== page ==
Britain will come to regret Brexit, says Juncker
The UK will come to regret its decision to leave the European Union, Jean-Claude Juncker has suggested.
European Commission president Mr Juncker said things "cannot remain as they are" for Britain in its relationship with the EU after leaving the bloc.
Addressing the European Parliament, Mr Juncker was cheered by Eurosceptic MEPs as he noted the UK's departure was due on March 29 2019.
Responding to their applause, Mr Juncker said the time would come "when you will regret your decision".
But former Ukip leader Nigel Farage claimed the European Commission was seeking to "bully" the UK and suggested Theresa May should back a departure from the bloc without a transition deal.
In a message to Mrs May ahead of next week's European Council summit, Mr Juncker said the EU needed "more clarity on how the UK sees its future relationship".
Mr Juncker said "cherry-picking is not going to be possible" in the future trade relationship between the UK and EU.
"I would rather have preferred Britain not to have decided to leave the European Union, but anyone who leaves the European Union has to know, frankly, what this means," he said.
"If you decide to jettison, leave behind, the common agreements and rules, then you have to accept that things cannot remain as they are."
Mr Juncker said the controversial "backstop" proposal for dealing with the border between Northern Ireland and the Republic "translates faithfully" the agreement reached between Mrs May and the EU in December.
He said the EU was ready to work with the UK on its preferred option of the border issue being resolved in the future trade deal, or by other specific measures.
But he added "we need to receive concrete proposals from the UK first".
Mr Juncker said: "The 27 member states stand firm and united when it comes to Ireland. For us this is not an Irish issue, it is a European issue."
But he was heckled by one MEP who shouted "it is a British issue".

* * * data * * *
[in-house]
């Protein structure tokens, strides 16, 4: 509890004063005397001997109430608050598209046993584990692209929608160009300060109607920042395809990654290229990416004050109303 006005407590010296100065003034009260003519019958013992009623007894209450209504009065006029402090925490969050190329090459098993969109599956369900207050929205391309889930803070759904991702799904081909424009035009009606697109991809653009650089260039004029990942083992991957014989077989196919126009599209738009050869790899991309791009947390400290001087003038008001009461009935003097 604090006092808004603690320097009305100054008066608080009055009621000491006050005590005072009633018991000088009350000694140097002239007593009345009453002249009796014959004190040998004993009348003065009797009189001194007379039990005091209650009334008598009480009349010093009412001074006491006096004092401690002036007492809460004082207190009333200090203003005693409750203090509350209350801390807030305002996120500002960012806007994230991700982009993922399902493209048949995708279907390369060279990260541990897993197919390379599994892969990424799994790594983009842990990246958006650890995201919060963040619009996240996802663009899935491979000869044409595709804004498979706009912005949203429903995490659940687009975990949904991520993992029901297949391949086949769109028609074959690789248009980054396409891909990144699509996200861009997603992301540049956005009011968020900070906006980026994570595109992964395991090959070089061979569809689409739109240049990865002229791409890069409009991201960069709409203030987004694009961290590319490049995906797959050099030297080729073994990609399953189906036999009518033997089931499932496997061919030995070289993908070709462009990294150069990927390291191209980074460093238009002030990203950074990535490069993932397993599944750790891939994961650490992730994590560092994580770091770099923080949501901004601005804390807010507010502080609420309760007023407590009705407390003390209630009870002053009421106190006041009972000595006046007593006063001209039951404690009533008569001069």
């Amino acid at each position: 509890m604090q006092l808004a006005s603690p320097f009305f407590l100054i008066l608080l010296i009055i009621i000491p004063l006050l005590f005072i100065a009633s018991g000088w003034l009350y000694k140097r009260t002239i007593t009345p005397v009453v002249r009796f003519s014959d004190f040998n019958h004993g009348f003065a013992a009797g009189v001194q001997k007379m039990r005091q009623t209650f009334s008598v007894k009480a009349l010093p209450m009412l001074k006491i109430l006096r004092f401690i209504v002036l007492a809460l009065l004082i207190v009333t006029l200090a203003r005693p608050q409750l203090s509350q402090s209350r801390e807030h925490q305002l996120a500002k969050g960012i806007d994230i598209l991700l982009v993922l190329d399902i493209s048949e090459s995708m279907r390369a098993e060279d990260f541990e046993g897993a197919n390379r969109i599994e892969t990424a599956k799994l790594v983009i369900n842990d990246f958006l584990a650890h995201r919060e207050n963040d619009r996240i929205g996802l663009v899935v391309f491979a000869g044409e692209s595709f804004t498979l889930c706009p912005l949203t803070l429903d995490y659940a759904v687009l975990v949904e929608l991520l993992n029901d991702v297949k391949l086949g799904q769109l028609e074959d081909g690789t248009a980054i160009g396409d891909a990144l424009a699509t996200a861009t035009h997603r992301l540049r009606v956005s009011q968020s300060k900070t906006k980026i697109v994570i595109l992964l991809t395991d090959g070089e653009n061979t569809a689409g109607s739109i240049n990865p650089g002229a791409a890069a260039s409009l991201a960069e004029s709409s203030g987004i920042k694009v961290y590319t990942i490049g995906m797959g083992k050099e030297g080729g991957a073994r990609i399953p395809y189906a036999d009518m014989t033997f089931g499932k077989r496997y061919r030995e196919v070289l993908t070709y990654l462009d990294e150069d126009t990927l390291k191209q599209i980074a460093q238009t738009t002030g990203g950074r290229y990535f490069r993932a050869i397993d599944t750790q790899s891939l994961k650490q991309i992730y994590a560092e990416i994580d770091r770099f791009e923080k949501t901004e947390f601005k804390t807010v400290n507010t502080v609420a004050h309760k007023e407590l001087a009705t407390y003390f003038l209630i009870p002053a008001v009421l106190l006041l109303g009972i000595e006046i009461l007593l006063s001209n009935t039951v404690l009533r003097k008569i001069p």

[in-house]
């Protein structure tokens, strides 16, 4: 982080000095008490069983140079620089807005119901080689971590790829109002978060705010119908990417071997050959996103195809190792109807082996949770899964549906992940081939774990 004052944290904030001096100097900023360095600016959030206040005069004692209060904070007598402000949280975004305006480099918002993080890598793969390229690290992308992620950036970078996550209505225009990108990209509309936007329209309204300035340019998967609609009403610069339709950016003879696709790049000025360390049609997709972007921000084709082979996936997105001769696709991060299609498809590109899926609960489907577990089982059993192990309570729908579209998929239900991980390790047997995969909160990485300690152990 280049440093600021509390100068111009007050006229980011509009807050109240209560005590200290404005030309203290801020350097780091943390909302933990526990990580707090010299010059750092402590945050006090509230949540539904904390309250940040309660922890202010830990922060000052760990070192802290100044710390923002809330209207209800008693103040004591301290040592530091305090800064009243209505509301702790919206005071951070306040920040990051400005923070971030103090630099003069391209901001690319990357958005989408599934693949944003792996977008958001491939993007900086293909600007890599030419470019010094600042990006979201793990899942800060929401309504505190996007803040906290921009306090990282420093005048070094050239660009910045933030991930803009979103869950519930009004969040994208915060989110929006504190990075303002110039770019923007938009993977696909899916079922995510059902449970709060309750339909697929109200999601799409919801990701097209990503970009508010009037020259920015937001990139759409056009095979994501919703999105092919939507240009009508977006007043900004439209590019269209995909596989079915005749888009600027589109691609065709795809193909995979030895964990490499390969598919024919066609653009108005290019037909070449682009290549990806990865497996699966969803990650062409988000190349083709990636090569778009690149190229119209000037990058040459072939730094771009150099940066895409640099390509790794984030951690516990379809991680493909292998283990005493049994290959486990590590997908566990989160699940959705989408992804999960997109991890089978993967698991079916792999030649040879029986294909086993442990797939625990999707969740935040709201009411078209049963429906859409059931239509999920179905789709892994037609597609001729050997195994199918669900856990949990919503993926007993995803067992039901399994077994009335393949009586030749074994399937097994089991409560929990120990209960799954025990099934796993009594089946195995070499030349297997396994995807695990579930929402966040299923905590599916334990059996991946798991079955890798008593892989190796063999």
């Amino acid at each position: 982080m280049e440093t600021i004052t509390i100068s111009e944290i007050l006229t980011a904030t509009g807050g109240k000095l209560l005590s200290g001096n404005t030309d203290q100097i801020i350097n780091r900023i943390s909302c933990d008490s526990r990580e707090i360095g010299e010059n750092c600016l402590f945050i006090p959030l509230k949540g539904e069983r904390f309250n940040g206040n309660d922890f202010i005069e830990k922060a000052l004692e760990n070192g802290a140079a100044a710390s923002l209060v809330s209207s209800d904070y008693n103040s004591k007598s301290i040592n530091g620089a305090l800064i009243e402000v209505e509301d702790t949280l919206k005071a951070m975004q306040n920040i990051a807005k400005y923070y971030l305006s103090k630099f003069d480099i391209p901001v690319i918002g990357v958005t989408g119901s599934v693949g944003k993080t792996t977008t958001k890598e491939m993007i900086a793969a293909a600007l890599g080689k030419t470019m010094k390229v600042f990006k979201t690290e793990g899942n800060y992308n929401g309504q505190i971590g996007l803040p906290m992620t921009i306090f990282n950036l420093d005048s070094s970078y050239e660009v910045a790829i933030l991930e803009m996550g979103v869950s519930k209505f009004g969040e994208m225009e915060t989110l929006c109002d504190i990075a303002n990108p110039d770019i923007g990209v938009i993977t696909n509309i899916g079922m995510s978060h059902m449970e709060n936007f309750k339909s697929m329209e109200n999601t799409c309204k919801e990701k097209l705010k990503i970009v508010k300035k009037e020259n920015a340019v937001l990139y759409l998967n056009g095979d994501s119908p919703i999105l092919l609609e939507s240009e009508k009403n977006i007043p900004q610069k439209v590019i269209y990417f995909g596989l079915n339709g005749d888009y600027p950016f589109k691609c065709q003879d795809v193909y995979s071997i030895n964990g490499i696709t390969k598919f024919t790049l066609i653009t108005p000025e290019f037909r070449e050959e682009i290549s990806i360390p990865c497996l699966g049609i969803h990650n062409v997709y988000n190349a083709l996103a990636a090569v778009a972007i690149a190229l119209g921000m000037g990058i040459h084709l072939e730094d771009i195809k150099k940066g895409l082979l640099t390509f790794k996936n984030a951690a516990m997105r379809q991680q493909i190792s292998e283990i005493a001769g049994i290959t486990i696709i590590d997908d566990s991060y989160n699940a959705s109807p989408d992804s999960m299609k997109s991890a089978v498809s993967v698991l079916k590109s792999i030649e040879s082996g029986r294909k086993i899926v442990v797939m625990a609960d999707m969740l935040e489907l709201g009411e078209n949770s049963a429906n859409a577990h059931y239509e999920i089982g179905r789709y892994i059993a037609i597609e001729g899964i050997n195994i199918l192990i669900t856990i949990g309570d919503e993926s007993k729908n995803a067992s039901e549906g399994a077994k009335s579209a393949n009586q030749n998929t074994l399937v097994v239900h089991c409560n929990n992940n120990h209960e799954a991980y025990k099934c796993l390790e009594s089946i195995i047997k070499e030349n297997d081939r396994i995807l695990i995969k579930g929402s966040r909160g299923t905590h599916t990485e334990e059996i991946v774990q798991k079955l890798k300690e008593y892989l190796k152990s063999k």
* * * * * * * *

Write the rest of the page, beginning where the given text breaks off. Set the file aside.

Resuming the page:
Brussels' chief Brexit negotiator Michel Barnier said Mrs May's decision to leave the single market and customs union was "closing doors" to possible models of future co-operation.
Mr Barnier added that it was a "rather surprising idea" to think the EU could accept convergence in some areas "and at the same time open up the possibility for divergence when there is a comparative advantage to be had" for the UK.
"It's time to face up to the hard facts," he said.
"The UK is choosing to leave the union, the single market and the customs union, we have noted that.
"Do they also want to distance themselves from our regulatory model, the one that we have constructed together with you - and you with us - for 44 years?"
He questioned whether that could result in the UK "dumping" products on EU markets by diverging from the bloc's economic and social model after Brexit.
The European Parliament's Brexit co-ordinator Guy Verhofstadt also called for more details from the British prime minister.
He said: "There was this Mansion House speech by Mrs May, but it was mainly repeating the red lines that we know already."
Mr Verhofstadt said it was time to move beyond "slogans" and "soundbites".
His European Parliament motion calls for an "association agreement" to deal with the future UK-EU relationship.
But it insists on a "binding interpretation role" for the European Court of Justice (CJEU) and rejects UK efforts to "cherry-pick" single market access for particular sectors, such as the financial services industry.
Mr Farage, a supporter of US President Donald Trump, said the UK should leave the EU without a transition deal and claimed a transatlantic trade deal could be struck "in 48 hours".
He said: "Mrs May, we did not vote for a transition period, we voted to leave this organisation, we voted to leave the customs union, we voted to leave the single market.
"Please Mrs May, at this summit next week, do what Trump has done - stand strong against the European Commission, against the unelected bullies."